Individuals with diabetes exhibit excessive postprandial hyperglycemia, with a defect in meal- or glucose-induced suppression of endogenous glucose production (1015). Only a few studies have examined the effect of type 2 diabetes on splanchnic glucose uptake, and the results from these data are not concordant. Several studies (12,13,15,16) have demonstrated that the greater net splanchnic glucose release observed in diabetic compared with nondiabetic subjects after glucose injection was attributable to excessive endogenous glucose production rather than to lower initial splanchnic extraction of the ingested glucose. However, the insulin and glucose concentrations differed in the diabetic and nondiabetic subjects in all of those studies, precluding direct comparison of the efficiency of splanchnic glucose uptake. DeFronzo et al. (17) and Ludvik et al. (18) compared the splanchnic glucose uptake during a hyperinsulinemic-euglycemic clamp in diabetic and nondiabetic subjects. Decreased splanchnic glucose uptake in diabetic subjects was found by Ludvik et al. (18), but not by DeFronzo et al. (17). However, it has been previously shown that in the presence of euglycemia, hyperinsulinemia only minimally stimulates splanchnic glucose uptake (17,1921), whereas hyperglycemia combined with hyperinsulinemia substantially increases glucose uptake in the liver (1922). Recently Basu et al. (23) carried out a hyperglycemic and hyperinsulinemic clamp study in human subjects and showed that the increase in splanchnic glucose uptake and the suppression of splanchnic glucose production were lower in type 2 diabetic subjects as compared to normal subjects. They also showed that the flux through the UDP-glucose pool and the contribution of the direct pathway to glycogen synthesis were also decreased in the diabetic subjects, indicating a decrease in hepatic uptake of extracellular glucose (19). A reduced rate of hepatic glycogen synthesis from glucose via the direct pathway has been reported by other studies (2426). The same alterations in hepatic glucose metabolism have been found in various animal models of diabetes (21,27,31). GLUT2 expression is increased by high glucose concentrations (32). Because the presence of GLUT2 in the liver allows a rapid equilibration of the intracellular glucose level with the extracellular glucose level (33,34), net hepatic glucose flux represents a balance between glucokinase and glucose-6-phosphatase flux. Therefore it is likely that the excessive postprandial hyperglycemia evident in diabetic subjects is, in part, caused by a defect in net hepatic glucose uptake (NHGU) resulting from impaired glucose phosphorylation catalyzed by glucokinase and/or an increase in glucose dephosphorylation attributable to glucose-6-phosphatase.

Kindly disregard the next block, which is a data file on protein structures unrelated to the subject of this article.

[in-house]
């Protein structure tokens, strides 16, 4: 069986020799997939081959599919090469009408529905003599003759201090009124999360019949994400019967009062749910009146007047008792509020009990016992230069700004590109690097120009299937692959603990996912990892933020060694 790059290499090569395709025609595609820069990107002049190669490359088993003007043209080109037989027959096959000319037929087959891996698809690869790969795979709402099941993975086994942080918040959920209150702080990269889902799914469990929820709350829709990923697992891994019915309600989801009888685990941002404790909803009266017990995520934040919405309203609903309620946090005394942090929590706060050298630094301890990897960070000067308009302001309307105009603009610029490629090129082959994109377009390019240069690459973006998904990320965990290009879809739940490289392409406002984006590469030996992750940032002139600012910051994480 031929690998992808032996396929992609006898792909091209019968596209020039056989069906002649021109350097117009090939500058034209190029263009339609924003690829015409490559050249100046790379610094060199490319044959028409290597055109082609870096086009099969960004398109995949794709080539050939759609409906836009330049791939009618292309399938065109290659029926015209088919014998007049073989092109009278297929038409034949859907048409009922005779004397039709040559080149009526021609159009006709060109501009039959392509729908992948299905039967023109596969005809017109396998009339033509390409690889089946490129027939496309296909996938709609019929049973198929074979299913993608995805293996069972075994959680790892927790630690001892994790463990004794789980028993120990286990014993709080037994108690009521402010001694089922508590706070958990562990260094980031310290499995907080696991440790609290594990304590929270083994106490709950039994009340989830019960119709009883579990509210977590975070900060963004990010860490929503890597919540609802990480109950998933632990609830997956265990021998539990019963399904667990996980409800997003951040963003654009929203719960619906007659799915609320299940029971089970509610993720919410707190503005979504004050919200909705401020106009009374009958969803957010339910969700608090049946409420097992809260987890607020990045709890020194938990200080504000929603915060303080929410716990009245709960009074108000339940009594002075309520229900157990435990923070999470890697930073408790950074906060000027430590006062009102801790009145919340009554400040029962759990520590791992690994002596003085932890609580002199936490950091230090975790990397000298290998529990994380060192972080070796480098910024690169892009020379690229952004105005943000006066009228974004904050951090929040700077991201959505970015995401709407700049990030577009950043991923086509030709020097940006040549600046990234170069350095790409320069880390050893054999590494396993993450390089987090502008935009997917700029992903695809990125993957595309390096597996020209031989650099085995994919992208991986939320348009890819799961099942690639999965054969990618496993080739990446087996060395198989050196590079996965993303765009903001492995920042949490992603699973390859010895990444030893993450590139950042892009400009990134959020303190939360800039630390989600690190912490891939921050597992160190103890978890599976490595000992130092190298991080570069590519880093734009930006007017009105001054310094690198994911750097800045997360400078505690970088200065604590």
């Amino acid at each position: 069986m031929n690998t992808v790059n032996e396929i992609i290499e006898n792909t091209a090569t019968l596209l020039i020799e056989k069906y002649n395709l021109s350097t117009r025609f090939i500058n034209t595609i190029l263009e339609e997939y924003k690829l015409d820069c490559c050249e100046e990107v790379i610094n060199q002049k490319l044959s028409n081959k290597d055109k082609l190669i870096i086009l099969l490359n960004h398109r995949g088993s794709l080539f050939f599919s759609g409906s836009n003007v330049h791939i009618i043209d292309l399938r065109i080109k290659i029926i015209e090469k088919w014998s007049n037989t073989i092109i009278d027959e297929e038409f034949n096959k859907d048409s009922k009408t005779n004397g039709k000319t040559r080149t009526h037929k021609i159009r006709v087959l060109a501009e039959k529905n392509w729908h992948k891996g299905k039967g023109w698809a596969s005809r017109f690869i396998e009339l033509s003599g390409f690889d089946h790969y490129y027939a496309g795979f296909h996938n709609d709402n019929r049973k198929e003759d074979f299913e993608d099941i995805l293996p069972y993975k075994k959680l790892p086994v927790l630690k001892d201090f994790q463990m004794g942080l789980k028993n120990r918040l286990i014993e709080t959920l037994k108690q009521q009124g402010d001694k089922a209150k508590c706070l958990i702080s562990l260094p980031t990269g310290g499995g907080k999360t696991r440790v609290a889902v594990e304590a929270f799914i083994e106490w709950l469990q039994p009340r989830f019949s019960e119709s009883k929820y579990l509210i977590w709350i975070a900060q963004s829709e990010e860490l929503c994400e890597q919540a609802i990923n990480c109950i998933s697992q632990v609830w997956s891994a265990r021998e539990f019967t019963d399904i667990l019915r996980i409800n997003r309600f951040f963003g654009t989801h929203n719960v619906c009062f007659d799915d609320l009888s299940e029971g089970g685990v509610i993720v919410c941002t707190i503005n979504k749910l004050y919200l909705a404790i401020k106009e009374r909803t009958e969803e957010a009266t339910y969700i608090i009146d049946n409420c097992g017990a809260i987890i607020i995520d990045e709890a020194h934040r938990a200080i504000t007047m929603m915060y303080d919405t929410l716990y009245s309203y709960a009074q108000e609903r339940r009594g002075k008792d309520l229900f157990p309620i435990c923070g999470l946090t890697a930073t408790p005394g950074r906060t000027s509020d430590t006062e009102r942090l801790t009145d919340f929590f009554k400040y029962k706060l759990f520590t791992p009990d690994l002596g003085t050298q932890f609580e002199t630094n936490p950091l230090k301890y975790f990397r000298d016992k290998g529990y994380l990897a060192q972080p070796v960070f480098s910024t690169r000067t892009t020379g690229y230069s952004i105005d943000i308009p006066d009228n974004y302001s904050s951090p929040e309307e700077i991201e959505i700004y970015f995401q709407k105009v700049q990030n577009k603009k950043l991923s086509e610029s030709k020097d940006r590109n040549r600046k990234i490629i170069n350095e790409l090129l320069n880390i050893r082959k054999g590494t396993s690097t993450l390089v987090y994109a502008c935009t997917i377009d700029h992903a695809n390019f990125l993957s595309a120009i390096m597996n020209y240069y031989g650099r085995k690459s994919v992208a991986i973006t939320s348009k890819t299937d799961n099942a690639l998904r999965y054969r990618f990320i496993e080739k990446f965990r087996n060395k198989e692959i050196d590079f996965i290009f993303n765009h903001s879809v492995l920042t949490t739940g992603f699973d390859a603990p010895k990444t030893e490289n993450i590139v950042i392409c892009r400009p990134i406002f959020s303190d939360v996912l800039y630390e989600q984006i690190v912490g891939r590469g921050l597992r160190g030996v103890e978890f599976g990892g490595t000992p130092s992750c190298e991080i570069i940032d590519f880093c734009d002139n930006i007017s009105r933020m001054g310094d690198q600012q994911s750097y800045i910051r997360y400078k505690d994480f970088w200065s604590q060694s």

Small amounts of fructose have been reported to activate glucokinase in a catalytic manner. Van Shaftingen et al. (35) demonstrated that glucokinase activity is acutely regulated by its interaction with a regulatory protein. The regulatory protein binds to glucokinase and allosterically inhibits it by decreasing the apparent affinity of the enzyme for glucose. The regulatory protein with fructose-6-phosphate (F6P) bound is in a conformation capable of interacting with, and inhibiting, glucokinase. Fructose-1-phosphate (F1P) competes with F6P for binding to the regulatory protein. The regulatory protein with F1P bound is in a conformation that is not capable of interacting with glucokinase; thus glucokinase is not inhibited. Van Shaftingen et al. (35) and Agius et al. (36) have shown that the addition of very low concentrations of fructose rapidly increases F1P content in the hepatocyte and induces the release of glucokinase from its regulatory protein. Indeed, recent studies have shown that fructose at low extracellular concentrations (50–200 μmol/l) stimulates glucose phosphorylation, as measured by the formation of 3H2O from [2-3H]glucose, and glycolytic flux, as measured by the release of 3H2O from [3-3H]glucose (35,37,38). Recently we have shown that intraportal infusion of a small amount of fructose at 1.7, 3.3, or 6.7 μmol · kg−1 · min−1, which raised the portal blood fructose concentration from <6 (basal) to 113, 209, and 426 μmol/l, respectively, increased NHGU from 15 to 41, 54, and 69 μmol · kg−1 · min−1, respectively, during a hyperglycemic, hyperinsulinemic clamp in 42-h-fasted dogs (39). The glucose that entered the liver was stored as glycogen (69%), released as lactate (17%), or oxidized (8%). Almost all (90%) of the stored glycogen was deposited via the direct pathway. These observations suggest that very low amounts of fructose might be able to stimulate NHGU and glycogen synthesis resulting from an oral glucose load via the activation of glucokinase in intact animals.